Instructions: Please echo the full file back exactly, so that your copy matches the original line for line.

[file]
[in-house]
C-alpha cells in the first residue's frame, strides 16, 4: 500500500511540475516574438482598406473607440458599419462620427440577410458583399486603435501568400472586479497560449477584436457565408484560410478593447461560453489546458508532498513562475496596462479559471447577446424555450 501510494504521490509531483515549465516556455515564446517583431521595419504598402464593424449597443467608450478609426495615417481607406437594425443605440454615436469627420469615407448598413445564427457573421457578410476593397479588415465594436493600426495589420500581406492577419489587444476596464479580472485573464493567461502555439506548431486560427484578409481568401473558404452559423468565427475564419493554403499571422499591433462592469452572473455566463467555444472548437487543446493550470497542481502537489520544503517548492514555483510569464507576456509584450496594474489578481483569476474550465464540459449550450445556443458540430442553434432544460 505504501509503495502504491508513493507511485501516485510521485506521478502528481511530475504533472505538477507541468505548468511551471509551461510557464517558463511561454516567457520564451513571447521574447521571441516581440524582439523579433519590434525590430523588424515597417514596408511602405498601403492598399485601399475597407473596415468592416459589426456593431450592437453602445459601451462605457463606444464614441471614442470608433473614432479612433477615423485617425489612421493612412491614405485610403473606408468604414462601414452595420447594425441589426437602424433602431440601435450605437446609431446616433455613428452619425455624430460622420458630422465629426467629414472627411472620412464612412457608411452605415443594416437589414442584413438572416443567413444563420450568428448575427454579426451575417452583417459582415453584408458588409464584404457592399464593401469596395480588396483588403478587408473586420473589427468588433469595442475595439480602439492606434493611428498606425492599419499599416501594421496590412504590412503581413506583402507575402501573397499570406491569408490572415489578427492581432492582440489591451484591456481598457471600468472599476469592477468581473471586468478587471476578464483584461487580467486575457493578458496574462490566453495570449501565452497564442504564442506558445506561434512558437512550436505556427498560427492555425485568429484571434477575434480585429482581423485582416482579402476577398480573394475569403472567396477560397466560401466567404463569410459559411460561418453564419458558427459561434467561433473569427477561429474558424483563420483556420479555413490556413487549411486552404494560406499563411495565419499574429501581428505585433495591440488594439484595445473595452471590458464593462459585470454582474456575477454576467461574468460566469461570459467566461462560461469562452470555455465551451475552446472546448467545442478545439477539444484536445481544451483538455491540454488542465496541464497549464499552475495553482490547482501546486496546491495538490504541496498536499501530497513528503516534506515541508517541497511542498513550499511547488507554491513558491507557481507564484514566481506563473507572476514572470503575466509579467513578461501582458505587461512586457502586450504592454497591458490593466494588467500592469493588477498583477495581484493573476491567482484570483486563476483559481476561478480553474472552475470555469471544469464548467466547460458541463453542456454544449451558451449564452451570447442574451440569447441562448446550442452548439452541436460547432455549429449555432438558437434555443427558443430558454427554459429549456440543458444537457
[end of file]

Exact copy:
[in-house]
C-alpha cells in the first residue's frame, strides 16, 4: 500500500511540475516574438482598406473607440458599419462620427440577410458583399486603435501568400472586479497560449477584436457565408484560410478593447461560453489546458508532498513562475496596462479559471447577446424555450 501510494504521490509531483515549465516556455515564446517583431521595419504598402464593424449597443467608450478609426495615417481607406437594425443605440454615436469627420469615407448598413445564427457573421457578410476593397479588415465594436493600426495589420500581406492577419489587444476596464479580472485573464493567461502555439506548431486560427484578409481568401473558404452559423468565427475564419493554403499571422499591433462592469452572473455566463467555444472548437487543446493550470497542481502537489520544503517548492514555483510569464507576456509584450496594474489578481483569476474550465464540459449550450445556443458540430442553434432544460 505504501509503495502504491508513493507511485501516485510521485506521478502528481511530475504533472505538477507541468505548468511551471509551461510557464517558463511561454516567457520564451513571447521574447521571441516581440524582439523579433519590434525590430523588424515597417514596408511602405498601403492598399485601399475597407473596415468592416459589426456593431450592437453602445459601451462605457463606444464614441471614442470608433473614432479612433477615423485617425489612421493612412491614405485610403473606408468604414462601414452595420447594425441589426437602424433602431440601435450605437446609431446616433455613428452619425455624430460622420458630422465629426467629414472627411472620412464612412457608411452605415443594416437589414442584413438572416443567413444563420450568428448575427454579426451575417452583417459582415453584408458588409464584404457592399464593401469596395480588396483588403478587408473586420473589427468588433469595442475595439480602439492606434493611428498606425492599419499599416501594421496590412504590412503581413506583402507575402501573397499570406491569408490572415489578427492581432492582440489591451484591456481598457471600468472599476469592477468581473471586468478587471476578464483584461487580467486575457493578458496574462490566453495570449501565452497564442504564442506558445506561434512558437512550436505556427498560427492555425485568429484571434477575434480585429482581423485582416482579402476577398480573394475569403472567396477560397466560401466567404463569410459559411460561418453564419458558427459561434467561433473569427477561429474558424483563420483556420479555413490556413487549411486552404494560406499563411495565419499574429501581428505585433495591440488594439484595445473595452471590458464593462459585470454582474456575477454576467461574468460566469461570459467566461462560461469562452470555455465551451475552446472546448467545442478545439477539444484536445481544451483538455491540454488542465496541464497549464499552475495553482490547482501546486496546491495538490504541496498536499501530497513528503516534506515541508517541497511542498513550499511547488507554491513558491507557481507564484514566481506563473507572476514572470503575466509579467513578461501582458505587461512586457502586450504592454497591458490593466494588467500592469493588477498583477495581484493573476491567482484570483486563476483559481476561478480553474472552475470555469471544469464548467466547460458541463453542456454544449451558451449564452451570447442574451440569447441562448446550442452548439452541436460547432455549429449555432438558437434555443427558443430558454427554459429549456440543458444537457